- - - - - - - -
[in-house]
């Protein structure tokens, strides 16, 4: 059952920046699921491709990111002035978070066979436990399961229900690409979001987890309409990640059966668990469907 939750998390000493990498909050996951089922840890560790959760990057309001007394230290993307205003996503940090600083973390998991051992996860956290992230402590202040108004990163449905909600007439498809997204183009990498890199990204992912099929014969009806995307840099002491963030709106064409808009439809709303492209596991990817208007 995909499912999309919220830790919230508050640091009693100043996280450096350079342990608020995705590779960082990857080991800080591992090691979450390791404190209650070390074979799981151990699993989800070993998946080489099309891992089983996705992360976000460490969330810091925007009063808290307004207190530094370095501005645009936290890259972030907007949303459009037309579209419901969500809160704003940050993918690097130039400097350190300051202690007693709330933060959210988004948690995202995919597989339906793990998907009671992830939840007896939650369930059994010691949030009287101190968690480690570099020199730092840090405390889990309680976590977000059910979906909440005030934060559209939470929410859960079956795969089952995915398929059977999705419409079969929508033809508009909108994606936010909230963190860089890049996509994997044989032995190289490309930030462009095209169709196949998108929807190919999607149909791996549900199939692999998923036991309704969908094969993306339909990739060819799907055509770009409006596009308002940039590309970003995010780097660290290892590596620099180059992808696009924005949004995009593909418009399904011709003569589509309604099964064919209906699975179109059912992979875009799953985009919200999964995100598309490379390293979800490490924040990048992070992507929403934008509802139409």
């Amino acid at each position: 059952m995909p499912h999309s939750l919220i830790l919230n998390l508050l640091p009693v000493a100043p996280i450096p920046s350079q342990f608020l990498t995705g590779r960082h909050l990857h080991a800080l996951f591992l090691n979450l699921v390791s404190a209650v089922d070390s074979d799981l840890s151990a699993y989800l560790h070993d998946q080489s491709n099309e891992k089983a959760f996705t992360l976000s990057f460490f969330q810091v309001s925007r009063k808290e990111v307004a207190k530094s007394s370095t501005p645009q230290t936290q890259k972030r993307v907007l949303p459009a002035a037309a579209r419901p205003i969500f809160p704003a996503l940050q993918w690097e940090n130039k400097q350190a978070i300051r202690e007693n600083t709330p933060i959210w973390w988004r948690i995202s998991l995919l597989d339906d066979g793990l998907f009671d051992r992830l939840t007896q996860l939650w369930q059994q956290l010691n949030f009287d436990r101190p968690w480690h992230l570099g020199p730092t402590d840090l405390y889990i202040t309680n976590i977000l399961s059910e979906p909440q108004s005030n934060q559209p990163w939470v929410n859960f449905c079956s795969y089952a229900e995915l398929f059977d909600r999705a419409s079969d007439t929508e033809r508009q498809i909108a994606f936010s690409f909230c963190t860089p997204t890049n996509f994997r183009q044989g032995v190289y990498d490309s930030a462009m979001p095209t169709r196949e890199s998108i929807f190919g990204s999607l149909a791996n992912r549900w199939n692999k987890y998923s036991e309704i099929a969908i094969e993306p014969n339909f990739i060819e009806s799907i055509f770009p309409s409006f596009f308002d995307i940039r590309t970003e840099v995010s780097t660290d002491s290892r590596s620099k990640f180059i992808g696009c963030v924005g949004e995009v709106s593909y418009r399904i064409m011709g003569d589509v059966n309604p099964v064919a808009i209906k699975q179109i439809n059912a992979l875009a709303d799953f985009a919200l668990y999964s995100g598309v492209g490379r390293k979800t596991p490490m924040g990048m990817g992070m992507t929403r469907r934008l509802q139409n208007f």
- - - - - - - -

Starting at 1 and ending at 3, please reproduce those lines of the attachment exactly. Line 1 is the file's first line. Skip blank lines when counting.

[in-house]
């Protein structure tokens, strides 16, 4: 059952920046699921491709990111002035978070066979436990399961229900690409979001987890309409990640059966668990469907 939750998390000493990498909050996951089922840890560790959760990057309001007394230290993307205003996503940090600083973390998991051992996860956290992230402590202040108004990163449905909600007439498809997204183009990498890199990204992912099929014969009806995307840099002491963030709106064409808009439809709303492209596991990817208007 995909499912999309919220830790919230508050640091009693100043996280450096350079342990608020995705590779960082990857080991800080591992090691979450390791404190209650070390074979799981151990699993989800070993998946080489099309891992089983996705992360976000460490969330810091925007009063808290307004207190530094370095501005645009936290890259972030907007949303459009037309579209419901969500809160704003940050993918690097130039400097350190300051202690007693709330933060959210988004948690995202995919597989339906793990998907009671992830939840007896939650369930059994010691949030009287101190968690480690570099020199730092840090405390889990309680976590977000059910979906909440005030934060559209939470929410859960079956795969089952995915398929059977999705419409079969929508033809508009909108994606936010909230963190860089890049996509994997044989032995190289490309930030462009095209169709196949998108929807190919999607149909791996549900199939692999998923036991309704969908094969993306339909990739060819799907055509770009409006596009308002940039590309970003995010780097660290290892590596620099180059992808696009924005949004995009593909418009399904011709003569589509309604099964064919209906699975179109059912992979875009799953985009919200999964995100598309490379390293979800490490924040990048992070992507929403934008509802139409």
């Amino acid at each position: 059952m995909p499912h999309s939750l919220i830790l919230n998390l508050l640091p009693v000493a100043p996280i450096p920046s350079q342990f608020l990498t995705g590779r960082h909050l990857h080991a800080l996951f591992l090691n979450l699921v390791s404190a209650v089922d070390s074979d799981l840890s151990a699993y989800l560790h070993d998946q080489s491709n099309e891992k089983a959760f996705t992360l976000s990057f460490f969330q810091v309001s925007r009063k808290e990111v307004a207190k530094s007394s370095t501005p645009q230290t936290q890259k972030r993307v907007l949303p459009a002035a037309a579209r419901p205003i969500f809160p704003a996503l940050q993918w690097e940090n130039k400097q350190a978070i300051r202690e007693n600083t709330p933060i959210w973390w988004r948690i995202s998991l995919l597989d339906d066979g793990l998907f009671d051992r992830l939840t007896q996860l939650w369930q059994q956290l010691n949030f009287d436990r101190p968690w480690h992230l570099g020199p730092t402590d840090l405390y889990i202040t309680n976590i977000l399961s059910e979906p909440q108004s005030n934060q559209p990163w939470v929410n859960f449905c079956s795969y089952a229900e995915l398929f059977d909600r999705a419409s079969d007439t929508e033809r508009q498809i909108a994606f936010s690409f909230c963190t860089p997204t890049n996509f994997r183009q044989g032995v190289y990498d490309s930030a462009m979001p095209t169709r196949e890199s998108i929807f190919g990204s999607l149909a791996n992912r549900w199939n692999k987890y998923s036991e309704i099929a969908i094969e993306p014969n339909f990739i060819e009806s799907i055509f770009p309409s409006f596009f308002d995307i940039r590309t970003e840099v995010s780097t660290d002491s290892r590596s620099k990640f180059i992808g696009c963030v924005g949004e995009v709106s593909y418009r399904i064409m011709g003569d589509v059966n309604p099964v064919a808009i209906k699975q179109i439809n059912a992979l875009a709303d799953f985009a919200l668990y999964s995100g598309v492209g490379r390293k979800t596991p490490m924040g990048m990817g992070m992507t929403r469907r934008l509802q139409n208007f």